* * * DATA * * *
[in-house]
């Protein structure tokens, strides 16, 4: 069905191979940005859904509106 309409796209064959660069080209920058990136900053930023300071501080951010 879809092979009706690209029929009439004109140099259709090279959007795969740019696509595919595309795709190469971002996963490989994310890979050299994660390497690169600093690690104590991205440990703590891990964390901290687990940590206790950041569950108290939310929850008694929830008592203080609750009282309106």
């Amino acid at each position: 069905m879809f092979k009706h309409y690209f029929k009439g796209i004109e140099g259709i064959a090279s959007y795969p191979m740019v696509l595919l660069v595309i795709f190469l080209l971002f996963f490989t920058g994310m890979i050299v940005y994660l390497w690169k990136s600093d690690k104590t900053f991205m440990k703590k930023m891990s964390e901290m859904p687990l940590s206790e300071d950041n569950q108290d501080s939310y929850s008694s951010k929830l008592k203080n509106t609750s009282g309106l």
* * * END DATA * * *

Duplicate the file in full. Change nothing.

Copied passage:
[in-house]
């Protein structure tokens, strides 16, 4: 069905191979940005859904509106 309409796209064959660069080209920058990136900053930023300071501080951010 879809092979009706690209029929009439004109140099259709090279959007795969740019696509595919595309795709190469971002996963490989994310890979050299994660390497690169600093690690104590991205440990703590891990964390901290687990940590206790950041569950108290939310929850008694929830008592203080609750009282309106």
């Amino acid at each position: 069905m879809f092979k009706h309409y690209f029929k009439g796209i004109e140099g259709i064959a090279s959007y795969p191979m740019v696509l595919l660069v595309i795709f190469l080209l971002f996963f490989t920058g994310m890979i050299v940005y994660l390497w690169k990136s600093d690690k104590t900053f991205m440990k703590k930023m891990s964390e901290m859904p687990l940590s206790e300071d950041n569950q108290d501080s939310y929850s008694s951010k929830l008592k203080n509106t609750s009282g309106l």